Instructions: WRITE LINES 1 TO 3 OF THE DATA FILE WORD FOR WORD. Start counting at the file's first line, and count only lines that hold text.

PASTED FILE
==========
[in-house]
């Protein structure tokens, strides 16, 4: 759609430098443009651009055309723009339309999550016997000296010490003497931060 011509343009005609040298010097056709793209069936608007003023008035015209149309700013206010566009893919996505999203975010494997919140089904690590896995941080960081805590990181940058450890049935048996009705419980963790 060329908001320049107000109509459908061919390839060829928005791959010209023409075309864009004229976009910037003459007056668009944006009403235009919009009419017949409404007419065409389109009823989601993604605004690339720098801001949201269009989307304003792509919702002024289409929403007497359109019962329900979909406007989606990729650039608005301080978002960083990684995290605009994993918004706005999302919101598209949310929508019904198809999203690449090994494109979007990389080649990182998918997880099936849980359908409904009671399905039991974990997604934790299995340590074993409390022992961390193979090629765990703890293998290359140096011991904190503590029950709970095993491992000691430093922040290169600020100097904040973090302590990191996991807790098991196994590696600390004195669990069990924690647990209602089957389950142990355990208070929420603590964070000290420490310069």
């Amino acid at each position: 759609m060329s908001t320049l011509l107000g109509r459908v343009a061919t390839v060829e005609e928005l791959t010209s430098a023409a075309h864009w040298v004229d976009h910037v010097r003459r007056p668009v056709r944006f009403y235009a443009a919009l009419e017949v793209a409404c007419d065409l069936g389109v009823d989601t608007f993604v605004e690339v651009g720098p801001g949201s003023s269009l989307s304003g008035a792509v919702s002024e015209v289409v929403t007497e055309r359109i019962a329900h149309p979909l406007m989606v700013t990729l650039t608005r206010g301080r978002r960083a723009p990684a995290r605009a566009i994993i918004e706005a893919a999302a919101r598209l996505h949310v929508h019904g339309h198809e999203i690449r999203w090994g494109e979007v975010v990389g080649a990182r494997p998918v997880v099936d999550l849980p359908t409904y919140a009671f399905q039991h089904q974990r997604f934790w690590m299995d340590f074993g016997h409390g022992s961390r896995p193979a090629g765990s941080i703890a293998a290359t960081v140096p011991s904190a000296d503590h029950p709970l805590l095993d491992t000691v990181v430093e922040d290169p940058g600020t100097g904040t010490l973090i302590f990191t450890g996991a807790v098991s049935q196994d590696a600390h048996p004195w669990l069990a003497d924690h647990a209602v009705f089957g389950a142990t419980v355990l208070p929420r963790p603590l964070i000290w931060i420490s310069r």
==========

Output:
[in-house]
């Protein structure tokens, strides 16, 4: 759609430098443009651009055309723009339309999550016997000296010490003497931060 011509343009005609040298010097056709793209069936608007003023008035015209149309700013206010566009893919996505999203975010494997919140089904690590896995941080960081805590990181940058450890049935048996009705419980963790 060329908001320049107000109509459908061919390839060829928005791959010209023409075309864009004229976009910037003459007056668009944006009403235009919009009419017949409404007419065409389109009823989601993604605004690339720098801001949201269009989307304003792509919702002024289409929403007497359109019962329900979909406007989606990729650039608005301080978002960083990684995290605009994993918004706005999302919101598209949310929508019904198809999203690449090994494109979007990389080649990182998918997880099936849980359908409904009671399905039991974990997604934790299995340590074993409390022992961390193979090629765990703890293998290359140096011991904190503590029950709970095993491992000691430093922040290169600020100097904040973090302590990191996991807790098991196994590696600390004195669990069990924690647990209602089957389950142990355990208070929420603590964070000290420490310069």
């Amino acid at each position: 759609m060329s908001t320049l011509l107000g109509r459908v343009a061919t390839v060829e005609e928005l791959t010209s430098a023409a075309h864009w040298v004229d976009h910037v010097r003459r007056p668009v056709r944006f009403y235009a443009a919009l009419e017949v793209a409404c007419d065409l069936g389109v009823d989601t608007f993604v605004e690339v651009g720098p801001g949201s003023s269009l989307s304003g008035a792509v919702s002024e015209v289409v929403t007497e055309r359109i019962a329900h149309p979909l406007m989606v700013t990729l650039t608005r206010g301080r978002r960083a723009p990684a995290r605009a566009i994993i918004e706005a893919a999302a919101r598209l996505h949310v929508h019904g339309h198809e999203i690449r999203w090994g494109e979007v975010v990389g080649a990182r494997p998918v997880v099936d999550l849980p359908t409904y919140a009671f399905q039991h089904q974990r997604f934790w690590m299995d340590f074993g016997h409390g022992s961390r896995p193979a090629g765990s941080i703890a293998a290359t960081v140096p011991s904190a000296d503590h029950p709970l805590l095993d491992t000691v990181v430093e922040d290169p940058g600020t100097g904040t010490l973090i302590f990191t450890g996991a807790v098991s049935q196994d590696a600390h048996p004195w669990l069990a003497d924690h647990a209602v009705f089957g389950a142990t419980v355990l208070p929420r963790p603590l964070i000290w931060i420490s310069r």